Private School Guilt

Private School GuiltAny time someone asks me where our soon-to-be kindergartner will be going to school next year, I cringe and try to change the subject. As a product of public schools, a public school teacher, and someone who believes vehemently in social justice and closing the achievement gap, I struggle to explain to people why we are strongly considering private school for our children. No, we aren’t Catholic, but we are considering Catholic schooling. And no, we aren’t rich, but we are considering paying tuition for our children to attend private schooling. But why? Why are we considering private school when we have always been public school advocates?

  1. Our schedule.
    When researching the public school our children would attend based on where we live, we learned that, like most elementary schools in the metro, school doesn’t begin until 9:15 a.m. This is problematic for two working parents who must be to work by 7 a.m. This means that our family would have to secure before school care, which the school does offer, at $45/week (cheap in comparison to other local school districts that charge up to $361/month for just before school care), or we could hire a nanny to come into our home and care for our children and help them get on the bus. In comparison, the private school we are considering allows drop off at 7:30 a.m. with a school start time of 8:00.a.m. and is minutes away from my spouse’s workplace. This proximity would allow for our children to ride to work with her and then be dropped off shortly thereafter. Thus, before school care would not be required. This saves us $180-$361/month in before school care; however, we would have to pay tuition of approximately $500/month (only $139 less that just before school in some districts—and a $320 dollar difference if our children were to attend our neighborhood school)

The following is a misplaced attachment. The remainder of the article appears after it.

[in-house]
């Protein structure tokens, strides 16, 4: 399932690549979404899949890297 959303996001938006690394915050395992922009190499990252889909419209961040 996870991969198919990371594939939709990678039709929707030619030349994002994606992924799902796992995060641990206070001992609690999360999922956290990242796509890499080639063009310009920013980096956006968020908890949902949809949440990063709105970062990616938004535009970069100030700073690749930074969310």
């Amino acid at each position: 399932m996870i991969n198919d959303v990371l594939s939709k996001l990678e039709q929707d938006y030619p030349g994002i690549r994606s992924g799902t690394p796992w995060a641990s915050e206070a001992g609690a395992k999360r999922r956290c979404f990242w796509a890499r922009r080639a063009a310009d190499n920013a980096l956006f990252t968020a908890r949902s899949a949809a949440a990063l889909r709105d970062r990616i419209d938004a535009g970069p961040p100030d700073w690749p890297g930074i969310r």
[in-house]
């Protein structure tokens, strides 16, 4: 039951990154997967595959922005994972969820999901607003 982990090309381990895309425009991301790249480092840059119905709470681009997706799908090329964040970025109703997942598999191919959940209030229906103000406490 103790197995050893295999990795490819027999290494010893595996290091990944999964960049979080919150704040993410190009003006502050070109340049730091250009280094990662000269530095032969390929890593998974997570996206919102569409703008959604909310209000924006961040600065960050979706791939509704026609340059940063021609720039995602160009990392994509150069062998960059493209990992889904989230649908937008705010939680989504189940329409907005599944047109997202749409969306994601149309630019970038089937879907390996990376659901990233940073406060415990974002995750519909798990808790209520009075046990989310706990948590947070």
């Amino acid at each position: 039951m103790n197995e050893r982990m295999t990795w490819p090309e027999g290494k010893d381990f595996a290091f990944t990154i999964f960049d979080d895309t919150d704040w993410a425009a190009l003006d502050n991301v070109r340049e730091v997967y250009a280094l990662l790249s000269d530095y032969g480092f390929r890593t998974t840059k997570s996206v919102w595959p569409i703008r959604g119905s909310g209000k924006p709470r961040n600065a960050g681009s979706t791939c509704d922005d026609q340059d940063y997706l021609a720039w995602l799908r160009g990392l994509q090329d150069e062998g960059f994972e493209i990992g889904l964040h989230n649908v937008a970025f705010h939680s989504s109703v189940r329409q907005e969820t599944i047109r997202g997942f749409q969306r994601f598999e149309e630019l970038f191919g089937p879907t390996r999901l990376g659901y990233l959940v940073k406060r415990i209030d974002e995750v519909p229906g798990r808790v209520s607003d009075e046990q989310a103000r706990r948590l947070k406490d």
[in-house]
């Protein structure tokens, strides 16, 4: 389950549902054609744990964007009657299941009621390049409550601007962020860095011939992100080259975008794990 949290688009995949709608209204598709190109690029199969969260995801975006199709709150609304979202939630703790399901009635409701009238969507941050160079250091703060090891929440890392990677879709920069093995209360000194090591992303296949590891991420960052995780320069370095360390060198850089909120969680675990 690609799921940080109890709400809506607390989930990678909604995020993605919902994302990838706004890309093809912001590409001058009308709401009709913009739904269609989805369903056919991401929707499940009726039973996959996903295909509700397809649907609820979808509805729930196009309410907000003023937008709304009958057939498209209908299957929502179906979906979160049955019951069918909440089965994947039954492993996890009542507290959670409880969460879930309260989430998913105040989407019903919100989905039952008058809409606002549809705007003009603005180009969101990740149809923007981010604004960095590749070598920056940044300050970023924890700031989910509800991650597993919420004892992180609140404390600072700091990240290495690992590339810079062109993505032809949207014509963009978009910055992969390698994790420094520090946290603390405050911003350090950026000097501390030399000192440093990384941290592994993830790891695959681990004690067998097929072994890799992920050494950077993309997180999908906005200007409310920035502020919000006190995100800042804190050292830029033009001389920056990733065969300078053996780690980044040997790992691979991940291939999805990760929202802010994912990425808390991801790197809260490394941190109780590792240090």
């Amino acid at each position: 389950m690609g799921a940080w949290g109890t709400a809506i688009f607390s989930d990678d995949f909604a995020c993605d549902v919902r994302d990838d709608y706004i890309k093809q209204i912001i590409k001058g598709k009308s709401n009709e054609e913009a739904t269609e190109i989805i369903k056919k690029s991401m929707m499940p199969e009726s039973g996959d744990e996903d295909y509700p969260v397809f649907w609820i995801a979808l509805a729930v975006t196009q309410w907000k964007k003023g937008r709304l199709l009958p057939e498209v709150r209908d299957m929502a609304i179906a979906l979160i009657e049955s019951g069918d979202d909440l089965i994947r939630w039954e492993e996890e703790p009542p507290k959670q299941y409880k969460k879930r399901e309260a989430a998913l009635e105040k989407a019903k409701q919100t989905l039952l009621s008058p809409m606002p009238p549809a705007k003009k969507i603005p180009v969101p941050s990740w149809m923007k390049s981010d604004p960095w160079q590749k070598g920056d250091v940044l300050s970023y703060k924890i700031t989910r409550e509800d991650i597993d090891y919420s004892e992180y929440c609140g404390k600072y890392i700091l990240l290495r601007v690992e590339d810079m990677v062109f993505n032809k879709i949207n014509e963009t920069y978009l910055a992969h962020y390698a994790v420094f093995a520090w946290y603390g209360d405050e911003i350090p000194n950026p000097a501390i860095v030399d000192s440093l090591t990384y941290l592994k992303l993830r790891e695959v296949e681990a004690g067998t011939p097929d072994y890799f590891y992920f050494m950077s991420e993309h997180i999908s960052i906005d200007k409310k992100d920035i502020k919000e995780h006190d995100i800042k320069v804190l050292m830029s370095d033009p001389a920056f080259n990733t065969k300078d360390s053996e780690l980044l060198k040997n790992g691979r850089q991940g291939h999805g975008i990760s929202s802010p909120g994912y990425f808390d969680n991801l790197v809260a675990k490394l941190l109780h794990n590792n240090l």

2. Tuition.
    As scary as the word “tuition” sounds, we have found that it will likely be more manageable than we ever thought. After having paid daycare and preschool for so long (at around $1400/month for two kids), we would actually be saving money in comparison to years previous. Thus, we would essentially be rolling over our daycare/preschool bill into tuition without seeing a reduction in our overall monthly budget. In fact, we would be able to pay tuition for two children and still have $400 to spend on supplies and/or school uniforms per month.
  3. Homework.
    To accommodate disadvantaged children, recent trends in education are preventing many educators from assigning homework, and as a public school teacher myself, I get it. Some kids don’t have good home lives. Some kids don’t have parents. Some kids don’t have homes. But this does not describe all children, and we want our children to have homework. We want them to practice what they are learning at school at home. We believe there is value in homework, and we will emphasize the importance of homework and school in general repetitively in our home. And the private school we are considering for our children, simply stated, does believe in homework to reinforce classroom learning.
  4. Uniforms.
    Many, many people are opposed to school uniforms. Not us. Though school uniforms most certainly do restrict individuality, we are fine with this. We welcome a reprieve from the morning challenges of what to wear or what name brand to buy for our children to be a part of the popular group. Less focus on what to wear and more focus on learning would be a huge plus.

As awful as it sounds, I admit it: we are strongly considering private school for our children, and for this, I feel a ginormous amount of guilt.

Public schooling has always been a part of who we are and it always will be; however, it may not be in the cards for our children any time soon.

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